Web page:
Neurocritical care is a relatively small and young field, and the fact that I was also looking to start a lab at the same time restricted my search to major academic centers in large cities. Because I do patient-oriented research, having a strong subject recruitment infrastructure was a major concern, as well as a need for senior faculty mentorship in my field of expertise. Also, because research occupies so much of my time, I was restricted to programs that could hire someone with a relatively low proportion of clinical time. Finally, my wife is an OB/GYN and was searching for a job at the same time, which even further limited potential practical locations. All in all, I chose to work at Mass General Hospital because it has an outstanding Department of Neurology with a large and productive Division of Neurocritical Care and Emergency Neurology and Stroke Service, with numerous highly successful and renowned clinician-scientists in stroke genetics and epidemiology. I was very fortunate that they also agreed that I would be a good fit for them.
Describe a typical day at work.
My days vary significantly depending on whether or not I am on service. Having an 11-month-old baby at home means that I’m up by 6 a.m. at the latest seven days a week. When I am the attending neurointensivist on service, I’m at the hospital by 7 a.m. and stay until everyone is tucked in for the night, which can go very late. Even after I go home, I’m on pager call 24 hours a day. However, when I am not on service, and I’m in the lab, my days are much quieter. While meetings have a way of growing to fill any time space, I have plenty of time to write articles, read and review manuscripts, and travel to national and international meetings. I also take call with the Acute Stroke Service, which includes TeleStroke, meaning that I am the attending on call for acute strokes that occur at any of 32 hospitals in our stroke network, across three states in New England. This program allows community and regional hospitals access to acute stroke treatments that they might not otherwise be comfortable providing, and gives an opportunity for triage of all forms of acute neurologic emergencies by our providers, with possible transfer to MGH for further care. Thankfully, we have outstanding neurocritical care and vascular neurology fellows who perform a lot of the initial assessments of these cases.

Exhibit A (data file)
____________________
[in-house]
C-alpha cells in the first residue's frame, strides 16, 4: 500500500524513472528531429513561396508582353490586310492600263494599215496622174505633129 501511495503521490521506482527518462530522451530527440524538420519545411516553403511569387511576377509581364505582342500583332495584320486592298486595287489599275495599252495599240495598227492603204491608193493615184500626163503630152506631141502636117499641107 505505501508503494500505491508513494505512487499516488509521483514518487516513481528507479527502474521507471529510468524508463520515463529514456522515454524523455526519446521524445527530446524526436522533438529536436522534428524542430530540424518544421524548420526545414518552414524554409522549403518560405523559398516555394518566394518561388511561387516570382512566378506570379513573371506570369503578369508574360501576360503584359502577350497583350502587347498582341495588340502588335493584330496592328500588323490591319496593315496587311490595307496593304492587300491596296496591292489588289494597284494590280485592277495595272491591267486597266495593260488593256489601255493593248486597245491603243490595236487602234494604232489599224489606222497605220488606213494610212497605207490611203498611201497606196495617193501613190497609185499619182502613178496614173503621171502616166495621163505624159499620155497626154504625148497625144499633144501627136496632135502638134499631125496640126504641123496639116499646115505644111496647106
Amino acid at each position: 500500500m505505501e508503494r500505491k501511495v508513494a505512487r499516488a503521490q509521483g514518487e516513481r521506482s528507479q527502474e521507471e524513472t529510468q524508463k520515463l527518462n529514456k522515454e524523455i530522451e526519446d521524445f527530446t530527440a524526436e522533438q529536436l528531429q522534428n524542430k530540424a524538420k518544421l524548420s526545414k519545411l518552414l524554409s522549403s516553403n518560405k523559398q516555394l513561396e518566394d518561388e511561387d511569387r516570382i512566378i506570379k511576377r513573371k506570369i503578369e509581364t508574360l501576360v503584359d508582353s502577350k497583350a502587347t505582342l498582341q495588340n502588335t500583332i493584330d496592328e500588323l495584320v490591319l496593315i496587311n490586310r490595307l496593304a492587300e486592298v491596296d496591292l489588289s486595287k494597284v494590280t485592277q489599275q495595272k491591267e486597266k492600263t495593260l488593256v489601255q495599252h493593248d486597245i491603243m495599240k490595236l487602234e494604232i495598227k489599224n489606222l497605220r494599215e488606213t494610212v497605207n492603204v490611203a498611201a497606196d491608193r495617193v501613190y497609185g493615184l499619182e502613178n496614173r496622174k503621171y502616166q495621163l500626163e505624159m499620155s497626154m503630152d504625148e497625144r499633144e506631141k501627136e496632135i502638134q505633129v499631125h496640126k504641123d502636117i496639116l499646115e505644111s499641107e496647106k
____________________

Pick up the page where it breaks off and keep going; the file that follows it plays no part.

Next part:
On average: How many hours a week do you work? How many hours do you sleep per night? How many weeks of vacation do you take?
When I’m not on service in the ICU, I work about 40 to 50 hours a week. This can rise to 60 to 70 hours a week when I’m on service, not including pages and recommendations given from home. For sleep, I try to get six to seven hours a night if my son will let me. I take two weeks of vacation a year, but have not asked for more.
Are you satisfied with your income? Explain.
As a clinician-scientist who is dependent on grant money to fund the non-clinical portion of my salary, I have never operated under the assumption that I would be making a ton of money with my chosen career. That said, I am part of a two-physician household and am overall satisfied with my income. Living in Boston is extremely expensive, so looking at buying a house in this area can make almost any income seem like not enough. I think my salary is appropriate for my level of training and the work that I do.
If you took out educational loans, is/was paying them back a financial strain? Explain.